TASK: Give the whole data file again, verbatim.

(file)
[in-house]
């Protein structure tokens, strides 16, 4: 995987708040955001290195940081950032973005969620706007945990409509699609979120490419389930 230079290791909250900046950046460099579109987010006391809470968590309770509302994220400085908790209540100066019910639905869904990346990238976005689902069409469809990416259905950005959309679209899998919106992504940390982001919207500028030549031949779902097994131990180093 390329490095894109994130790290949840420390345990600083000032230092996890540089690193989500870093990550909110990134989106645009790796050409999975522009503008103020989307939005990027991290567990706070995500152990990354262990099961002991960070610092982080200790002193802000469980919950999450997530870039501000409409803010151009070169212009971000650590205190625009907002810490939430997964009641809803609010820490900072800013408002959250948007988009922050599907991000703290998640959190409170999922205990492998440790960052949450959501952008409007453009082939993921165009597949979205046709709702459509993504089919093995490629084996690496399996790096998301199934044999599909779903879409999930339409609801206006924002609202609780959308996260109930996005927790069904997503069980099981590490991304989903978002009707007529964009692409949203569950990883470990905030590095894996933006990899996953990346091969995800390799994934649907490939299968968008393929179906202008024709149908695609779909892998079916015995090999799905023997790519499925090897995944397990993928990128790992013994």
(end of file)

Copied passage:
[in-house]
């Protein structure tokens, strides 16, 4: 995987708040955001290195940081950032973005969620706007945990409509699609979120490419389930 230079290791909250900046950046460099579109987010006391809470968590309770509302994220400085908790209540100066019910639905869904990346990238976005689902069409469809990416259905950005959309679209899998919106992504940390982001919207500028030549031949779902097994131990180093 390329490095894109994130790290949840420390345990600083000032230092996890540089690193989500870093990550909110990134989106645009790796050409999975522009503008103020989307939005990027991290567990706070995500152990990354262990099961002991960070610092982080200790002193802000469980919950999450997530870039501000409409803010151009070169212009971000650590205190625009907002810490939430997964009641809803609010820490900072800013408002959250948007988009922050599907991000703290998640959190409170999922205990492998440790960052949450959501952008409007453009082939993921165009597949979205046709709702459509993504089919093995490629084996690496399996790096998301199934044999599909779903879409999930339409609801206006924002609202609780959308996260109930996005927790069904997503069980099981590490991304989903978002009707007529964009692409949203569950990883470990905030590095894996933006990899996953990346091969995800390799994934649907490939299968968008393929179906202008024709149908695609779909892998079916015995090999799905023997790519499925090897995944397990993928990128790992013994």